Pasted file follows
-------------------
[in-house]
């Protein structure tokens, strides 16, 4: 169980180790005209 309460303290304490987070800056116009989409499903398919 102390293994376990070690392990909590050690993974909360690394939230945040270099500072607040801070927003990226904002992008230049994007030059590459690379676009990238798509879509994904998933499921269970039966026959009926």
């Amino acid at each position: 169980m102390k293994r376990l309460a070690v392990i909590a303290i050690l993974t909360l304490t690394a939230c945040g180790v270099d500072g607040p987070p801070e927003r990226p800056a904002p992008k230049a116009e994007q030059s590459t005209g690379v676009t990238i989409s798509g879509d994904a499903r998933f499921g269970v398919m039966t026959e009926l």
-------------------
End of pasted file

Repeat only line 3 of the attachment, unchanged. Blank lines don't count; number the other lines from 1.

């Amino acid at each position: 169980m102390k293994r376990l309460a070690v392990i909590a303290i050690l993974t909360l304490t690394a939230c945040g180790v270099d500072g607040p987070p801070e927003r990226p800056a904002p992008k230049a116009e994007q030059s590459t005209g690379v676009t990238i989409s798509g879509d994904a499903r998933f499921g269970v398919m039966t026959e009926l």